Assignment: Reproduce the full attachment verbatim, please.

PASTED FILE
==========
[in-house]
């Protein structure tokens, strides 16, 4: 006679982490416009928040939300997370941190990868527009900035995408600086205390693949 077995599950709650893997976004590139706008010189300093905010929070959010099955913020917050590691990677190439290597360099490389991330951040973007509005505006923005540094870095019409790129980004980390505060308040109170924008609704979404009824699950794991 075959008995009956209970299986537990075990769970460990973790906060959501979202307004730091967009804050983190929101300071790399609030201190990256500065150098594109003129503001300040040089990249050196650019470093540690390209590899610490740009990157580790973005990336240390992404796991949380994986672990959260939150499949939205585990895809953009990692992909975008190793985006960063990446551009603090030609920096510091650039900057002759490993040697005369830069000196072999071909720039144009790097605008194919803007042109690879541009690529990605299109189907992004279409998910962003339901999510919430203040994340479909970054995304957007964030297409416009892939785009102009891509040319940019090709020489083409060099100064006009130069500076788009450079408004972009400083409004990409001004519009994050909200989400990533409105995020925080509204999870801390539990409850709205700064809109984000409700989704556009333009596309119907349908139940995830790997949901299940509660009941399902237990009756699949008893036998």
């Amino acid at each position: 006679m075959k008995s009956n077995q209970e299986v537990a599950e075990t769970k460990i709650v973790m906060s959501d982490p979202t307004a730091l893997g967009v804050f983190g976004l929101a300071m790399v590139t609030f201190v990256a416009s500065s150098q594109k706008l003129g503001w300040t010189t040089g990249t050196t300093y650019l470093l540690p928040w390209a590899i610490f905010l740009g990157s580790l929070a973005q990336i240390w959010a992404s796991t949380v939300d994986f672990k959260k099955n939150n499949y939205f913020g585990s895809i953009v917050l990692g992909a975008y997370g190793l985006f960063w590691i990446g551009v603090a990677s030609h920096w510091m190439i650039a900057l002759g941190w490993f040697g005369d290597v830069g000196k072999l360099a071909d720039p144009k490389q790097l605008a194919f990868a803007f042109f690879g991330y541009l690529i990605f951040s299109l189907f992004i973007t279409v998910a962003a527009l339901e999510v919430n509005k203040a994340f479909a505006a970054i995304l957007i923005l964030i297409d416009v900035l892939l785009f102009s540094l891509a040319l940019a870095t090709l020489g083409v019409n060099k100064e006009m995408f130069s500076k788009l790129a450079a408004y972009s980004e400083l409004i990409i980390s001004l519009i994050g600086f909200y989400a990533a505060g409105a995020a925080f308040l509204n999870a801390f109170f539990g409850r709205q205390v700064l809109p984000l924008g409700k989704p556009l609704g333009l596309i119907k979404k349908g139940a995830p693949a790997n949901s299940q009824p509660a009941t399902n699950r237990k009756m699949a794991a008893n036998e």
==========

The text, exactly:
[in-house]
């Protein structure tokens, strides 16, 4: 006679982490416009928040939300997370941190990868527009900035995408600086205390693949 077995599950709650893997976004590139706008010189300093905010929070959010099955913020917050590691990677190439290597360099490389991330951040973007509005505006923005540094870095019409790129980004980390505060308040109170924008609704979404009824699950794991 075959008995009956209970299986537990075990769970460990973790906060959501979202307004730091967009804050983190929101300071790399609030201190990256500065150098594109003129503001300040040089990249050196650019470093540690390209590899610490740009990157580790973005990336240390992404796991949380994986672990959260939150499949939205585990895809953009990692992909975008190793985006960063990446551009603090030609920096510091650039900057002759490993040697005369830069000196072999071909720039144009790097605008194919803007042109690879541009690529990605299109189907992004279409998910962003339901999510919430203040994340479909970054995304957007964030297409416009892939785009102009891509040319940019090709020489083409060099100064006009130069500076788009450079408004972009400083409004990409001004519009994050909200989400990533409105995020925080509204999870801390539990409850709205700064809109984000409700989704556009333009596309119907349908139940995830790997949901299940509660009941399902237990009756699949008893036998």
């Amino acid at each position: 006679m075959k008995s009956n077995q209970e299986v537990a599950e075990t769970k460990i709650v973790m906060s959501d982490p979202t307004a730091l893997g967009v804050f983190g976004l929101a300071m790399v590139t609030f201190v990256a416009s500065s150098q594109k706008l003129g503001w300040t010189t040089g990249t050196t300093y650019l470093l540690p928040w390209a590899i610490f905010l740009g990157s580790l929070a973005q990336i240390w959010a992404s796991t949380v939300d994986f672990k959260k099955n939150n499949y939205f913020g585990s895809i953009v917050l990692g992909a975008y997370g190793l985006f960063w590691i990446g551009v603090a990677s030609h920096w510091m190439i650039a900057l002759g941190w490993f040697g005369d290597v830069g000196k072999l360099a071909d720039p144009k490389q790097l605008a194919f990868a803007f042109f690879g991330y541009l690529i990605f951040s299109l189907f992004i973007t279409v998910a962003a527009l339901e999510v919430n509005k203040a994340f479909a505006a970054i995304l957007i923005l964030i297409d416009v900035l892939l785009f102009s540094l891509a040319l940019a870095t090709l020489g083409v019409n060099k100064e006009m995408f130069s500076k788009l790129a450079a408004y972009s980004e400083l409004i990409i980390s001004l519009i994050g600086f909200y989400a990533a505060g409105a995020a925080f308040l509204n999870a801390f109170f539990g409850r709205q205390v700064l809109p984000l924008g409700k989704p556009l609704g333009l596309i119907k979404k349908g139940a995830p693949a790997n949901s299940q009824p509660a009941t399902n699950r237990k009756m699949a794991a008893n036998e």